A thing of the past

RPR in 1st car – 1917

Why do people chase down their ancestors, pouring through letters and documents with frayed edges, faded ink on sheets of paper which crumble in your hands  and between your fingers?  I guess the answer is in the question.  As we strive  for a paperless society, documents become exceedingly inaccessible, buried in forgotten computer files, the World Wide Web, the Cloud, or Google docs and PhotoShop.  Our memory is also buried in these files – gone! – and the danger of obliterating the personal handwritten accounts which affirm the history of our ancestry, becomes more and more imminent.  Long gone is the autograph book and rapidly disappearing is the hand written letter and journal as witnesses of times past. Whatever primary sources resurface in twenty-five, fifty or seventy five years, will certainly be an anomaly, if they exist at all.

Our pursuit of knowledge and wonder are no longer driven by hiking on trails through wooded hills, along running brooks, or on cobblestone streets in historic towns, villages and countries, but rather, through endless hours with our eyes pasted to a computer screen.  Perhaps the advent of the iThis and iThat, and the capability to transmit and receive information instantly through time and space is our way of staying in tune as we are constantly on the move, whether it’s sitting in a chair in our living room or in the seat of a train.  Yet we need not remember a thing, because all information is at our fingertips through technology, and although we are seemingly more cerebral and introverted in our social exchanges, we pursue, record and process information at a faster pace than we ever did before – only to be forgotten.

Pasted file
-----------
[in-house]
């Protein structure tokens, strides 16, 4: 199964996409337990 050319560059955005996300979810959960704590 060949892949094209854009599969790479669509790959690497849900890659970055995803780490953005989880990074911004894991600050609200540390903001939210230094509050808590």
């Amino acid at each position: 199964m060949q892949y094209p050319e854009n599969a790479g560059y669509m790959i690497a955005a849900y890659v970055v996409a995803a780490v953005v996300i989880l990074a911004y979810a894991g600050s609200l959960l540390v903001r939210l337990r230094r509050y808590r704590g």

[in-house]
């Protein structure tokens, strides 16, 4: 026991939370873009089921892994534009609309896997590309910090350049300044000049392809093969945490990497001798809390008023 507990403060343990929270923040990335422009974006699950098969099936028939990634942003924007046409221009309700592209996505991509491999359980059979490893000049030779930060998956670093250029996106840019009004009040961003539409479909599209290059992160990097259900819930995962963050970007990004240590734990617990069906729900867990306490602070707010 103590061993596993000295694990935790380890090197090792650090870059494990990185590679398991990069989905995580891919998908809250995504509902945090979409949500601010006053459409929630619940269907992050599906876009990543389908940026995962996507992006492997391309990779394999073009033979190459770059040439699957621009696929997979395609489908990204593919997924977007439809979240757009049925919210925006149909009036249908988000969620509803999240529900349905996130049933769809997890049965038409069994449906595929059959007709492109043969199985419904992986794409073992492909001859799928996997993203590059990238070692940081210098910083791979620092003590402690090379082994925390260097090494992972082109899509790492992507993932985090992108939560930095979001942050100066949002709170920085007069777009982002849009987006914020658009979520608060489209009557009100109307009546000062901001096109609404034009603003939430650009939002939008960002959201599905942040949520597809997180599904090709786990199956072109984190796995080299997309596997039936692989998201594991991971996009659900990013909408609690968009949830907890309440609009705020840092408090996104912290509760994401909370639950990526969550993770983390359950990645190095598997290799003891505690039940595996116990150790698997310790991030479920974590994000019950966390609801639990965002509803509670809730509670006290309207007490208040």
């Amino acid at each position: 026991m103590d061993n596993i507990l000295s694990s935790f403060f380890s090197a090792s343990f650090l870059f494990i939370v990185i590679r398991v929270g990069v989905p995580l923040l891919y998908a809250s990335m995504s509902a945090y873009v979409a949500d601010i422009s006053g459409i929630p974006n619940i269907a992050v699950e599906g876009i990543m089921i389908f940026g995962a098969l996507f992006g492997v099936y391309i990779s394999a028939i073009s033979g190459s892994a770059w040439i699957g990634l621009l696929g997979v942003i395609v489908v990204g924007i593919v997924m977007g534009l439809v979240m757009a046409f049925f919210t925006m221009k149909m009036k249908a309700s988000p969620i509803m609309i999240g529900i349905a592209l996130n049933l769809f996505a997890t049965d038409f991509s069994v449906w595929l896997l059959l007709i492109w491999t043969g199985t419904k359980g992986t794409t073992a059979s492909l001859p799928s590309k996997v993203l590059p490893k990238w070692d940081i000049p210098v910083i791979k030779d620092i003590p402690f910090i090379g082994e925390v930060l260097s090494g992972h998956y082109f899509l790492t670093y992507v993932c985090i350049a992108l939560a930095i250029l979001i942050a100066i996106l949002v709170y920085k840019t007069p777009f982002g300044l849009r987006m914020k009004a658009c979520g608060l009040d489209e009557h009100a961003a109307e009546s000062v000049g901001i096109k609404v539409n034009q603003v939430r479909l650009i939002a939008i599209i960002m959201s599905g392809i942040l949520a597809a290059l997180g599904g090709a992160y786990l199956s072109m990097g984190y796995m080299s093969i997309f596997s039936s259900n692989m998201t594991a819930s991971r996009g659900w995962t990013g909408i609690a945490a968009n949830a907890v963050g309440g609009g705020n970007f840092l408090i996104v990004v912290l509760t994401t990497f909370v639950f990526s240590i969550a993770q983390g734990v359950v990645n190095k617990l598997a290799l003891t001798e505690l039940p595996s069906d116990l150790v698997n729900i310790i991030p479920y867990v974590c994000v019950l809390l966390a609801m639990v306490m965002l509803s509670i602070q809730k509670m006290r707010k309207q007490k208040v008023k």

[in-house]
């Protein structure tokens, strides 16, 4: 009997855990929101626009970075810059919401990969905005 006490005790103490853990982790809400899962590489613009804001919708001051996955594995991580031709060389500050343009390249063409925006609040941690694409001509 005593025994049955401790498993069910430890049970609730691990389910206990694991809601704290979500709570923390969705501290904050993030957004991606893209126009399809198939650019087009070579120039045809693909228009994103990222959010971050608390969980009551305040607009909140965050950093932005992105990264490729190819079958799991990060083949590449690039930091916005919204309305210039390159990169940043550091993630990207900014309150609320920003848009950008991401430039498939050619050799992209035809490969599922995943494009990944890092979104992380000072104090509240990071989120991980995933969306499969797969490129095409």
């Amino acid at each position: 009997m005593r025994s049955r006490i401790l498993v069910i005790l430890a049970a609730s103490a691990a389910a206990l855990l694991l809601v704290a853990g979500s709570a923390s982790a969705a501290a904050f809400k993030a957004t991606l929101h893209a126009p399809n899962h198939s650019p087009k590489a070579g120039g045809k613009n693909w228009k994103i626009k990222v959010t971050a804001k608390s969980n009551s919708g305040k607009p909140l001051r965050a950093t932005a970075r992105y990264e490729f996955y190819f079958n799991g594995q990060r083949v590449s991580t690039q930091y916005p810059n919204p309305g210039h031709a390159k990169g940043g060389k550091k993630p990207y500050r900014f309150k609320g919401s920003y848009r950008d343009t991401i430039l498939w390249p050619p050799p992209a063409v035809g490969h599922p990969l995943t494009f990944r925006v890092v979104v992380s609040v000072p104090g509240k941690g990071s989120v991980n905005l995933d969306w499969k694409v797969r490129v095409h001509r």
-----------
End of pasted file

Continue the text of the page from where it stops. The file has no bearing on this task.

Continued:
We are living in an era of heightened individualism and guarded privacy which has made us less sociable face to face, more suspicious, paranoid and worried about what one knows about us and if it is really an apt description of who we are.  In this state of agitation we are unable  to shift our consciousness into a true state of Carp Diem, or in other words, lose ourselves completely in a moment  of time, in the beauty of a poem, the shapes and forms of a painting, or in the seconds at dusk and dawn when the buds of a flower open and close.